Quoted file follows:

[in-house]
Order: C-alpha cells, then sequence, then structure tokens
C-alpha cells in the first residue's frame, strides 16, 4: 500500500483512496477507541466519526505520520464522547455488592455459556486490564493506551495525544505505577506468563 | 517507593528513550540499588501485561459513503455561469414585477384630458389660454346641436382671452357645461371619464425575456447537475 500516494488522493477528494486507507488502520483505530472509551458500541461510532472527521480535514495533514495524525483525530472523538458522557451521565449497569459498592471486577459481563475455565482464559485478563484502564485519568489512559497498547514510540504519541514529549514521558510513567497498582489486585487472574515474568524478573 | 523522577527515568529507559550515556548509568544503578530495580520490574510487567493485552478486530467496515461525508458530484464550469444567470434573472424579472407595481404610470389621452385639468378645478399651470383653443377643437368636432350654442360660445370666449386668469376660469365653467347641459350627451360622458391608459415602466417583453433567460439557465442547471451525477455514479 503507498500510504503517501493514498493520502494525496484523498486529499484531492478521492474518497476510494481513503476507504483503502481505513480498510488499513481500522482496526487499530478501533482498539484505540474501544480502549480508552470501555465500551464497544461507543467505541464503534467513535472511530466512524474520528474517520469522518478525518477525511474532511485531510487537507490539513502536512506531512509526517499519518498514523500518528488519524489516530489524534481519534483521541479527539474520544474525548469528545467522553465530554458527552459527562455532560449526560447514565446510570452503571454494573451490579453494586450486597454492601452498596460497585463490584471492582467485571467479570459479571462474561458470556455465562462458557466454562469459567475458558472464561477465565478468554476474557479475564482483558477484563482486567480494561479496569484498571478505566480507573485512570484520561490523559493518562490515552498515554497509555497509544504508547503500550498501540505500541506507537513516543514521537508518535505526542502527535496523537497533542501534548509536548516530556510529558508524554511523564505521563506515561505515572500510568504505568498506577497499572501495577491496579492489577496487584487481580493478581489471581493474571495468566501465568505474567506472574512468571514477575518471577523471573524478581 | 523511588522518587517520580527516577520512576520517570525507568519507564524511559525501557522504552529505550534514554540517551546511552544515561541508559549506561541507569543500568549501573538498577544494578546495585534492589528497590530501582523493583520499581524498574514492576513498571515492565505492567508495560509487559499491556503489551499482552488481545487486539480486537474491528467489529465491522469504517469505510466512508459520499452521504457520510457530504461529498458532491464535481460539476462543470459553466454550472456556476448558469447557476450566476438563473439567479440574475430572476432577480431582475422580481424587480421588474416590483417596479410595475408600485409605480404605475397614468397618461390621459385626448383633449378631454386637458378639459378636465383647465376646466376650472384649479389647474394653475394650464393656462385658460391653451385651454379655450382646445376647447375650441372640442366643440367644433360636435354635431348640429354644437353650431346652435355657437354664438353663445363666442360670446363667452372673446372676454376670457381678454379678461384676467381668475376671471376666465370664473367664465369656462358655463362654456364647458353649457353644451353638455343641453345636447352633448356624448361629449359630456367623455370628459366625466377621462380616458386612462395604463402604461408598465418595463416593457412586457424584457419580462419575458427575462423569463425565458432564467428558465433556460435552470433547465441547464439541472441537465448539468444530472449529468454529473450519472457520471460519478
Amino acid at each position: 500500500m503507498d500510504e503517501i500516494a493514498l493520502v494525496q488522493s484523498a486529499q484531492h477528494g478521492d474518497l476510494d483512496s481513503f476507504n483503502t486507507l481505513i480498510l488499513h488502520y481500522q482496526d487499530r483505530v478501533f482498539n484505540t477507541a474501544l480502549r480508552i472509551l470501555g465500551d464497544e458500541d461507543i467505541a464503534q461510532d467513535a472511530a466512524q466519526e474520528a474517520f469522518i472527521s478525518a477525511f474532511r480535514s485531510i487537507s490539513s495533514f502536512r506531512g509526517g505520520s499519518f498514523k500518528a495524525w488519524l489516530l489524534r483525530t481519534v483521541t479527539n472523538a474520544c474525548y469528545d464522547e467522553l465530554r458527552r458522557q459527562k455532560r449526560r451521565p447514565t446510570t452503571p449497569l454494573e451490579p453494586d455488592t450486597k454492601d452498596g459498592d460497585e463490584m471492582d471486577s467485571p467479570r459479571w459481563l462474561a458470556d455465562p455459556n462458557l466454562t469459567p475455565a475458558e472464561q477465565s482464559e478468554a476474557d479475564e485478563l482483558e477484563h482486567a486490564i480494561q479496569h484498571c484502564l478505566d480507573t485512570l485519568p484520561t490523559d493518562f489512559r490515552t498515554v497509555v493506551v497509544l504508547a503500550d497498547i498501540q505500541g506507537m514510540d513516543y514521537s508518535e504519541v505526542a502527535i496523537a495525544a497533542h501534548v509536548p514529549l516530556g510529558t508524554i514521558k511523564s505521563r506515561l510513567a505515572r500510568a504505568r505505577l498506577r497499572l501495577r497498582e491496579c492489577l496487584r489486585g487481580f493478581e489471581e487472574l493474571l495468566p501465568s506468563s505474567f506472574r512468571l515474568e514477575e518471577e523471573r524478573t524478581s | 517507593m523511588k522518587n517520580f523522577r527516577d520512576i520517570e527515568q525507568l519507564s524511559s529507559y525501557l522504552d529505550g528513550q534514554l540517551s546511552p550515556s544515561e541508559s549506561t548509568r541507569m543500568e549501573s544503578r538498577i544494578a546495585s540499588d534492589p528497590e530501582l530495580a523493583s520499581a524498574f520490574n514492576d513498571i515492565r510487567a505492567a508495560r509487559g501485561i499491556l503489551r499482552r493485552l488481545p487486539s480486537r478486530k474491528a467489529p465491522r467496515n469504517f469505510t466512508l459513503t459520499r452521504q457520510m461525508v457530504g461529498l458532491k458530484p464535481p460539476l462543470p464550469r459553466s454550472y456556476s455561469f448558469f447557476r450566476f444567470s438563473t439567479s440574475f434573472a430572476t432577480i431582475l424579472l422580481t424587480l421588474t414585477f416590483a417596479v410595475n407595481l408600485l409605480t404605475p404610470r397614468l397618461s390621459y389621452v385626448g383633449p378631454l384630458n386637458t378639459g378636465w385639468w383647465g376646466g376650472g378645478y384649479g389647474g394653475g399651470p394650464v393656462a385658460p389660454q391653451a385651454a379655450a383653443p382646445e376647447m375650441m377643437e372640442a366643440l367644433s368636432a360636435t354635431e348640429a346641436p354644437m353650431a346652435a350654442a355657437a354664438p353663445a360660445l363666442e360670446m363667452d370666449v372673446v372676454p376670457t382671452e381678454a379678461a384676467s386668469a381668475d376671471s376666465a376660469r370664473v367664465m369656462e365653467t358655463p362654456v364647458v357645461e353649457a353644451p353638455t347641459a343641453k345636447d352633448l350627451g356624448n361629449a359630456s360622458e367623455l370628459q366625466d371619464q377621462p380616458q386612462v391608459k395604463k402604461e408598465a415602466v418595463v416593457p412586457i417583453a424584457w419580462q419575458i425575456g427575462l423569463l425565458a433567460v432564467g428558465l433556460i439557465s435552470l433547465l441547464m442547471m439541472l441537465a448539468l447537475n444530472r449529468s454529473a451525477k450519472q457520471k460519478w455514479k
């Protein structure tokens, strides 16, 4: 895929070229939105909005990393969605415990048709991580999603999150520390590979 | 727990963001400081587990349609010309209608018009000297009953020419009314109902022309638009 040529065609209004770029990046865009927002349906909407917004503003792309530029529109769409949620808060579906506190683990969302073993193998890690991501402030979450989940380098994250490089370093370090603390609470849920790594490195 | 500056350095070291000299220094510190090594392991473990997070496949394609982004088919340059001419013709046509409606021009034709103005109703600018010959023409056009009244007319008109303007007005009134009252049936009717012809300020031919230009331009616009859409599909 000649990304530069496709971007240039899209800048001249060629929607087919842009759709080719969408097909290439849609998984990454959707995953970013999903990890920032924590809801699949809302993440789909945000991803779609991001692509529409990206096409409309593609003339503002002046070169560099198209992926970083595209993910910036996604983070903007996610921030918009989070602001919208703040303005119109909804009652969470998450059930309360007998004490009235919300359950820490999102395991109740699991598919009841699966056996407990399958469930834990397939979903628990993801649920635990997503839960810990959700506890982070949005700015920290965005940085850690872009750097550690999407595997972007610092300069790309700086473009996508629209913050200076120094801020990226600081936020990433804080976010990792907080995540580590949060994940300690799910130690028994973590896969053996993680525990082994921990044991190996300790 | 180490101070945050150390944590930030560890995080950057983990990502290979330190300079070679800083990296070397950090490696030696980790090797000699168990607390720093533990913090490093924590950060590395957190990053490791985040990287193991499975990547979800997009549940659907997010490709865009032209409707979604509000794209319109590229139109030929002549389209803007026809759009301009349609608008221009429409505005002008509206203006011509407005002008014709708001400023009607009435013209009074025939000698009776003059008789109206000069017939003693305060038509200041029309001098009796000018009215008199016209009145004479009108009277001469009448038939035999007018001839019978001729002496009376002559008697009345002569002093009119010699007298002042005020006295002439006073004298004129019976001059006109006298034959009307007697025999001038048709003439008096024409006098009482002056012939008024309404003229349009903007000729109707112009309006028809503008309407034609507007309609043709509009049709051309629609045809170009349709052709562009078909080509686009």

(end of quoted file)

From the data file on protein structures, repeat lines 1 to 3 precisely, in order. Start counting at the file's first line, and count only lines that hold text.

[in-house]
Order: C-alpha cells, then sequence, then structure tokens
C-alpha cells in the first residue's frame, strides 16, 4: 500500500483512496477507541466519526505520520464522547455488592455459556486490564493506551495525544505505577506468563 | 517507593528513550540499588501485561459513503455561469414585477384630458389660454346641436382671452357645461371619464425575456447537475 500516494488522493477528494486507507488502520483505530472509551458500541461510532472527521480535514495533514495524525483525530472523538458522557451521565449497569459498592471486577459481563475455565482464559485478563484502564485519568489512559497498547514510540504519541514529549514521558510513567497498582489486585487472574515474568524478573 | 523522577527515568529507559550515556548509568544503578530495580520490574510487567493485552478486530467496515461525508458530484464550469444567470434573472424579472407595481404610470389621452385639468378645478399651470383653443377643437368636432350654442360660445370666449386668469376660469365653467347641459350627451360622458391608459415602466417583453433567460439557465442547471451525477455514479 503507498500510504503517501493514498493520502494525496484523498486529499484531492478521492474518497476510494481513503476507504483503502481505513480498510488499513481500522482496526487499530478501533482498539484505540474501544480502549480508552470501555465500551464497544461507543467505541464503534467513535472511530466512524474520528474517520469522518478525518477525511474532511485531510487537507490539513502536512506531512509526517499519518498514523500518528488519524489516530489524534481519534483521541479527539474520544474525548469528545467522553465530554458527552459527562455532560449526560447514565446510570452503571454494573451490579453494586450486597454492601452498596460497585463490584471492582467485571467479570459479571462474561458470556455465562462458557466454562469459567475458558472464561477465565478468554476474557479475564482483558477484563482486567480494561479496569484498571478505566480507573485512570484520561490523559493518562490515552498515554497509555497509544504508547503500550498501540505500541506507537513516543514521537508518535505526542502527535496523537497533542501534548509536548516530556510529558508524554511523564505521563506515561505515572500510568504505568498506577497499572501495577491496579492489577496487584487481580493478581489471581493474571495468566501465568505474567506472574512468571514477575518471577523471573524478581 | 523511588522518587517520580527516577520512576520517570525507568519507564524511559525501557522504552529505550534514554540517551546511552544515561541508559549506561541507569543500568549501573538498577544494578546495585534492589528497590530501582523493583520499581524498574514492576513498571515492565505492567508495560509487559499491556503489551499482552488481545487486539480486537474491528467489529465491522469504517469505510466512508459520499452521504457520510457530504461529498458532491464535481460539476462543470459553466454550472456556476448558469447557476450566476438563473439567479440574475430572476432577480431582475422580481424587480421588474416590483417596479410595475408600485409605480404605475397614468397618461390621459385626448383633449378631454386637458378639459378636465383647465376646466376650472384649479389647474394653475394650464393656462385658460391653451385651454379655450382646445376647447375650441372640442366643440367644433360636435354635431348640429354644437353650431346652435355657437354664438353663445363666442360670446363667452372673446372676454376670457381678454379678461384676467381668475376671471376666465370664473367664465369656462358655463362654456364647458353649457353644451353638455343641453345636447352633448356624448361629449359630456367623455370628459366625466377621462380616458386612462395604463402604461408598465418595463416593457412586457424584457419580462419575458427575462423569463425565458432564467428558465433556460435552470433547465441547464439541472441537465448539468444530472449529468454529473450519472457520471460519478